Provide paper and a crayon for both the child and an adult.
Both the adult and child draw on their own paper whatever they want. The adult writes a note across the bottom of his picture for the child and reads it to him. The adult then asks the child to write him a note about his picture and read it.
Pictures and writing look different. Pictures have larger lines and parts. Writing is smaller and tighter. Both drawing and writing include a variety of types of lines.
Early childhood educators and parents can encourage drawing and writing each day by spending a few minutes sharing this activity. They can model labeling pictures and writing their names on the page. Write the child’s name on his paper as well. Ask, “Is this a picture or writing.” If the child says, “Writing,” ask what the writing says. Label any pictures the child draws with his name, as he watches and listens to his name being spelled.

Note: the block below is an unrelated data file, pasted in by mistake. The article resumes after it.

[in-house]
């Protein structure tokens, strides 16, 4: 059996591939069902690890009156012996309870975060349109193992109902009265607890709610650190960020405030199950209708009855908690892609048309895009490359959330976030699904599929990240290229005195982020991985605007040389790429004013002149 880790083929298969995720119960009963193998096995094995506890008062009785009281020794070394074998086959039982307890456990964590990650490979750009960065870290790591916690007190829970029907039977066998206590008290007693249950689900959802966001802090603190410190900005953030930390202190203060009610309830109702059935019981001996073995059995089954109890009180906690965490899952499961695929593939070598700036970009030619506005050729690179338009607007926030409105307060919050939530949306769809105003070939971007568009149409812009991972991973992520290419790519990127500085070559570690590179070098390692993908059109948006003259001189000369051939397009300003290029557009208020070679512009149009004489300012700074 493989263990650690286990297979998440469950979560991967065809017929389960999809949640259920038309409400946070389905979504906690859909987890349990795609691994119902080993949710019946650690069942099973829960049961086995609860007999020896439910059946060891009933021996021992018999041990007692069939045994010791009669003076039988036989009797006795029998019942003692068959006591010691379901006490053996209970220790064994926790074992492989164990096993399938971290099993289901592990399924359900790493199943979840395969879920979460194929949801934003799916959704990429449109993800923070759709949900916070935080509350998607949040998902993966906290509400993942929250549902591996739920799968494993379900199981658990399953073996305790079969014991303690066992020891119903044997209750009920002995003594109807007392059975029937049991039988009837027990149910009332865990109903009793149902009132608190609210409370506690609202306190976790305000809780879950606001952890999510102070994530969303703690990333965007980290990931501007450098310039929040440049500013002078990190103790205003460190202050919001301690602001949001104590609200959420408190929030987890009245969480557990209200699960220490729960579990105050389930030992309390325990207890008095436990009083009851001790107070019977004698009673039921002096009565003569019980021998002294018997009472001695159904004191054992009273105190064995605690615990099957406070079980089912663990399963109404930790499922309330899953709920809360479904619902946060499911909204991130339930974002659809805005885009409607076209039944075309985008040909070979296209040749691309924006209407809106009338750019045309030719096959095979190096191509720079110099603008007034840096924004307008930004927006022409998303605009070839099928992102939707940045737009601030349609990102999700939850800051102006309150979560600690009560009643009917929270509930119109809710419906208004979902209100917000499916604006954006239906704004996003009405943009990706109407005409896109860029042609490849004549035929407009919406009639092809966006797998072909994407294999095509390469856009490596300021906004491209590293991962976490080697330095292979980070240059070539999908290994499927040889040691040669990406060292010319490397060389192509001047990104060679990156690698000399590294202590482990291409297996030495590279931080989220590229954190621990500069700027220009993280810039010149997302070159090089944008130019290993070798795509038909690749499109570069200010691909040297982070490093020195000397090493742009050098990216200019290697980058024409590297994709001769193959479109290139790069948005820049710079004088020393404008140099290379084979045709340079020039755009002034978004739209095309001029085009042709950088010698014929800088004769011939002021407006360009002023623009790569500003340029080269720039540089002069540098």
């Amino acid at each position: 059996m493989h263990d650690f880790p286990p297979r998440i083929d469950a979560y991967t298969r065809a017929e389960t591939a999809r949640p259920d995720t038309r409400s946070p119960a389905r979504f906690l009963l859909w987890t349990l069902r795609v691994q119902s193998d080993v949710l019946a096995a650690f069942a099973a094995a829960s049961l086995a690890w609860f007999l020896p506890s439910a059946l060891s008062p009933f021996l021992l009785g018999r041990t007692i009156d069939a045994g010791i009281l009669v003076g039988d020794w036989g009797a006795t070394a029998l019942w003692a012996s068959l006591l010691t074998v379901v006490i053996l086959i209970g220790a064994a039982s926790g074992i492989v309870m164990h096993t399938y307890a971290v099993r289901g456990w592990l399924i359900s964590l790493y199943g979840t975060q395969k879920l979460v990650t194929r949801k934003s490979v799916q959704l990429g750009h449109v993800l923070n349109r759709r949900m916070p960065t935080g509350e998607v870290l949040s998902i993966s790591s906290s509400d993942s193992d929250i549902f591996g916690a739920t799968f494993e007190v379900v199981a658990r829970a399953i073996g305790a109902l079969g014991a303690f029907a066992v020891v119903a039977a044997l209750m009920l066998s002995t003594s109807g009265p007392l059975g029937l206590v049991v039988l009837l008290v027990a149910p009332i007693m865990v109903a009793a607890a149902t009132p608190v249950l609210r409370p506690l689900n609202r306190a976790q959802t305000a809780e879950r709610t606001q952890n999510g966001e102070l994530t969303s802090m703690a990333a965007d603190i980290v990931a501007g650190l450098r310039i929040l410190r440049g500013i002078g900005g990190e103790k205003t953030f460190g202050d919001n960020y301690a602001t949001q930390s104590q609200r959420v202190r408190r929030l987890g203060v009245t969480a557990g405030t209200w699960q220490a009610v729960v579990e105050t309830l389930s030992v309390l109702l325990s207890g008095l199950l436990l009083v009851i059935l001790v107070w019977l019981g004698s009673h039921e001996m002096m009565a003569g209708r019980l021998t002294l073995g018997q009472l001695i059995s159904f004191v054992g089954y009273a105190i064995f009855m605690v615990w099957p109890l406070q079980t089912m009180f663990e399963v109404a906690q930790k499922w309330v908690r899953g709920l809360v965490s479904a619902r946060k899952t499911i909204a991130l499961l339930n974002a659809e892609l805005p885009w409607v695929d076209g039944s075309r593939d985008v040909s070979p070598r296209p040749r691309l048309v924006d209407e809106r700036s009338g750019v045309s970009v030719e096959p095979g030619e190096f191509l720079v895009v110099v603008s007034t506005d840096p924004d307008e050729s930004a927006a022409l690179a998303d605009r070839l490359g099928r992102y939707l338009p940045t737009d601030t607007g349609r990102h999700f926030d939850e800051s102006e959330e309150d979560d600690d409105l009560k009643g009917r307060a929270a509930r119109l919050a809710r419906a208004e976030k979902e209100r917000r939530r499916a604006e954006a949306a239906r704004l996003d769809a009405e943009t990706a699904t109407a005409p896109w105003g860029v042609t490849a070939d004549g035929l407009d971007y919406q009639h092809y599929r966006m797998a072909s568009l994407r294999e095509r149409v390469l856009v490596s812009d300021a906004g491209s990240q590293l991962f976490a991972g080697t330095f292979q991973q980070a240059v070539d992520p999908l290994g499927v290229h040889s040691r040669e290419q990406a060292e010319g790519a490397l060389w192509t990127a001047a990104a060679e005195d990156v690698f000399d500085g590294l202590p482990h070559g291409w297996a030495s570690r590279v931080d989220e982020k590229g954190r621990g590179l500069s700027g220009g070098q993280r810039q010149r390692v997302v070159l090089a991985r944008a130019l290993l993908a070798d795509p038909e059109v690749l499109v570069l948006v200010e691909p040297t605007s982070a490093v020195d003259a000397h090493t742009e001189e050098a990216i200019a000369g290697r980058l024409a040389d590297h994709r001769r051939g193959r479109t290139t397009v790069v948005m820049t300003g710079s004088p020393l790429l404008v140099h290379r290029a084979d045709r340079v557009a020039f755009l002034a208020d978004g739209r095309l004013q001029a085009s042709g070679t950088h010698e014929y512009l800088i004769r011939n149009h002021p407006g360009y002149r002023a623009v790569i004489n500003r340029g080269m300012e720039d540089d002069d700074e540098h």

North Carolina Department of Public Instruction, 2015
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